Ryan Robertson

2022-07-05

So I'm reading about the history of hyperbolic geometry and something like this came up: "two thousand years later, people gave up on trying to derive the fifth postulate from the other 4 and begun studying the consequences of the mathematical structure without the fifth postulate. The result is a coherent theory". My question: were there any possibility of incoherence? I understand some postulates are actually definition of objects, then, clearly, other postulates might be dependent on this other postulate, but it doesn't seem to be the case.

Zichetti4b

Expert

When people say that noneuclidean geometry is equiconsistent with Euclidean geometry, and therefore all those old Renaissance proofs of the parallel postulate were incorrect, actually they're oversimplifying quite a bit, and taking things out of historical context.

Here is a sketch of a proof that elliptic geometry is inconsistent. In elliptic geometry, we have an axiom that says that for a given line L and a point p not on the line, no line through p exists that is parallel to L. From Euclid's first four postulates plus this non-parallelism postulate, we can prove that there is an upper limit on the area of any figure. But then that contradicts the third postulate, which says that we can construct a circle with any given center and radius, since according to the second postulate the radius can be made as big as desired.

Is this proof fallacious? Well, that depends completely on your interpretations of the second and third postulates. For some perfectly reasonable interpretations of them, it's a valid proof. Euclid wrote the postulates in language that was a model of rigor for its time, but before the consistency of noneuclidean geometry could really be addressed, people needed to decide on a disambiguation of them.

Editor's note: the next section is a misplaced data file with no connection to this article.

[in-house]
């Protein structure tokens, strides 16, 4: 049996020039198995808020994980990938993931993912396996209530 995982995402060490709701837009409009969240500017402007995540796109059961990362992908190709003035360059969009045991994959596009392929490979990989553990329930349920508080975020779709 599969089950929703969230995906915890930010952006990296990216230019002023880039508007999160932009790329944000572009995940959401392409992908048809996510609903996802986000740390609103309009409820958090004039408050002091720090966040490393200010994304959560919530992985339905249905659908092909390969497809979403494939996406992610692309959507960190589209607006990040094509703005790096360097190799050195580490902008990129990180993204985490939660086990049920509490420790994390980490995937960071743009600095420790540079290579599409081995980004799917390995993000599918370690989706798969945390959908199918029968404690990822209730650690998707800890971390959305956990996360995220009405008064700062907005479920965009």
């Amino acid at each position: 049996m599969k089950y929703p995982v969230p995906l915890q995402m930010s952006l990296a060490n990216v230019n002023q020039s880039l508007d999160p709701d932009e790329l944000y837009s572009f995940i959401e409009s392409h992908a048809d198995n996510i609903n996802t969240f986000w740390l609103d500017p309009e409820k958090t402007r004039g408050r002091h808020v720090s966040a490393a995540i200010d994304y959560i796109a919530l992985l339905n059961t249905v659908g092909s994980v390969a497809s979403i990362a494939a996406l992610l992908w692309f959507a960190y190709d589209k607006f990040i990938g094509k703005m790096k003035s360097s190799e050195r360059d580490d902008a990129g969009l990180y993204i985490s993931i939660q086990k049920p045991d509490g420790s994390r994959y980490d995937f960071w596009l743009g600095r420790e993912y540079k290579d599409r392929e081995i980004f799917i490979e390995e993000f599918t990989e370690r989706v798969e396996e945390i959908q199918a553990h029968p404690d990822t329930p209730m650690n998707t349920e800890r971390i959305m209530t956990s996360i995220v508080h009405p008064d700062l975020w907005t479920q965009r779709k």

So, my answer to the question "was there any possibility of incoherence?" is that yes, there certainly was. It depended completely on the interpretatation of the postulates, which was not at all fixed to a sufficient level of rigor.

There is also the question of whether the first four postulates were consistent, and although nobody has ever believed that they weren't, it was only relatively recently in history that anything was really done to address this question. Tarski proved that in first-order logic, Euclidean geometry was consistent. (This is not a violation of Godel's theorems, because Godel's theorems only apply to theories that can describe a certain amount of arithmetic, which first-order Euclidean geometry can't do.) Furthermore, we now know that if Euclidean geometry is inconsistent, the real number system must also be inconsistent, which seems pretty unlikely; but this is an idea that would not have occurred to anyone before the invention of Cartesian geometry and the 19th-century formalization of the real number system.

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